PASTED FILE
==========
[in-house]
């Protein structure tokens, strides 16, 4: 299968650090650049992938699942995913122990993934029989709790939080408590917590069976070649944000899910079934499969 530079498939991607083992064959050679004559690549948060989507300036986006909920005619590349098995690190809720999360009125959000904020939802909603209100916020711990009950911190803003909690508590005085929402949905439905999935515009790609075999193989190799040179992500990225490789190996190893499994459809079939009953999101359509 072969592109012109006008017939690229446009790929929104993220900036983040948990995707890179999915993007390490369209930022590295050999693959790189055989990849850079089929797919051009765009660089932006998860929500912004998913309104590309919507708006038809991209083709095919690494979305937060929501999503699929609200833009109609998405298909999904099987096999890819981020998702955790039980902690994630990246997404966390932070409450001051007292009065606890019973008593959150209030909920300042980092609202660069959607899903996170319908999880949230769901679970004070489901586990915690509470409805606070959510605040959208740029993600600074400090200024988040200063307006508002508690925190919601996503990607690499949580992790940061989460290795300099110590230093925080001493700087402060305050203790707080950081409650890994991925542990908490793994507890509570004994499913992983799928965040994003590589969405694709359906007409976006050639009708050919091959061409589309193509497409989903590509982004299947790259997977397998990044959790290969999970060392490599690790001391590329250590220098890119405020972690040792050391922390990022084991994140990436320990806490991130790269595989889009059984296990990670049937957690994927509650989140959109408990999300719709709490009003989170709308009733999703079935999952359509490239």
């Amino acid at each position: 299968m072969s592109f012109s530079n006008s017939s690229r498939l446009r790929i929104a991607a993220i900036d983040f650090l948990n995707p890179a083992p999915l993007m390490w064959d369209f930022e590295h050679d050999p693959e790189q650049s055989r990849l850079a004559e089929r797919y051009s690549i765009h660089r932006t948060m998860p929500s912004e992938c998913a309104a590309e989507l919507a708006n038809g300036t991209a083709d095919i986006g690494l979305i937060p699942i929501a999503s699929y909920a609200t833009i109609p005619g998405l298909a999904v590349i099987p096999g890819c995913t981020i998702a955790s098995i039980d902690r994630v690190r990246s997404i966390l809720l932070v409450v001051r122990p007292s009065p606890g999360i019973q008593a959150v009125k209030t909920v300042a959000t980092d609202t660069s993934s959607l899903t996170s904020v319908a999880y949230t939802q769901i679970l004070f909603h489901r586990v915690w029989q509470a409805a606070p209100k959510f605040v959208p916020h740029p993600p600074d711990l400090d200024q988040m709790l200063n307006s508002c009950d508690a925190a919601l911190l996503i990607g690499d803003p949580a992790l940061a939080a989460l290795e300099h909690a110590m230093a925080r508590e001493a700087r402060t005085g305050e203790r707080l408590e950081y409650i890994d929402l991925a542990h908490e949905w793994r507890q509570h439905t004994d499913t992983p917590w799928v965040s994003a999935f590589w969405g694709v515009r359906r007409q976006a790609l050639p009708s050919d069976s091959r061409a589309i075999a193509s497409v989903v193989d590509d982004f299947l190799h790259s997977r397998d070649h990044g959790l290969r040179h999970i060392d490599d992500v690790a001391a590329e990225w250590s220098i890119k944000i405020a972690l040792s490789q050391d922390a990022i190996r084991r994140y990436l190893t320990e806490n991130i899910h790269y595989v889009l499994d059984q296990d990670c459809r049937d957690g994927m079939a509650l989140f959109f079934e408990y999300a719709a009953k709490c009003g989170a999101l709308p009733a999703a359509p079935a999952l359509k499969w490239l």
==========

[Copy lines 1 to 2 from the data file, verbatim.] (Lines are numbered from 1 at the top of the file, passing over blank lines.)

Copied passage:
[in-house]
């Protein structure tokens, strides 16, 4: 299968650090650049992938699942995913122990993934029989709790939080408590917590069976070649944000899910079934499969 530079498939991607083992064959050679004559690549948060989507300036986006909920005619590349098995690190809720999360009125959000904020939802909603209100916020711990009950911190803003909690508590005085929402949905439905999935515009790609075999193989190799040179992500990225490789190996190893499994459809079939009953999101359509 072969592109012109006008017939690229446009790929929104993220900036983040948990995707890179999915993007390490369209930022590295050999693959790189055989990849850079089929797919051009765009660089932006998860929500912004998913309104590309919507708006038809991209083709095919690494979305937060929501999503699929609200833009109609998405298909999904099987096999890819981020998702955790039980902690994630990246997404966390932070409450001051007292009065606890019973008593959150209030909920300042980092609202660069959607899903996170319908999880949230769901679970004070489901586990915690509470409805606070959510605040959208740029993600600074400090200024988040200063307006508002508690925190919601996503990607690499949580992790940061989460290795300099110590230093925080001493700087402060305050203790707080950081409650890994991925542990908490793994507890509570004994499913992983799928965040994003590589969405694709359906007409976006050639009708050919091959061409589309193509497409989903590509982004299947790259997977397998990044959790290969999970060392490599690790001391590329250590220098890119405020972690040792050391922390990022084991994140990436320990806490991130790269595989889009059984296990990670049937957690994927509650989140959109408990999300719709709490009003989170709308009733999703079935999952359509490239």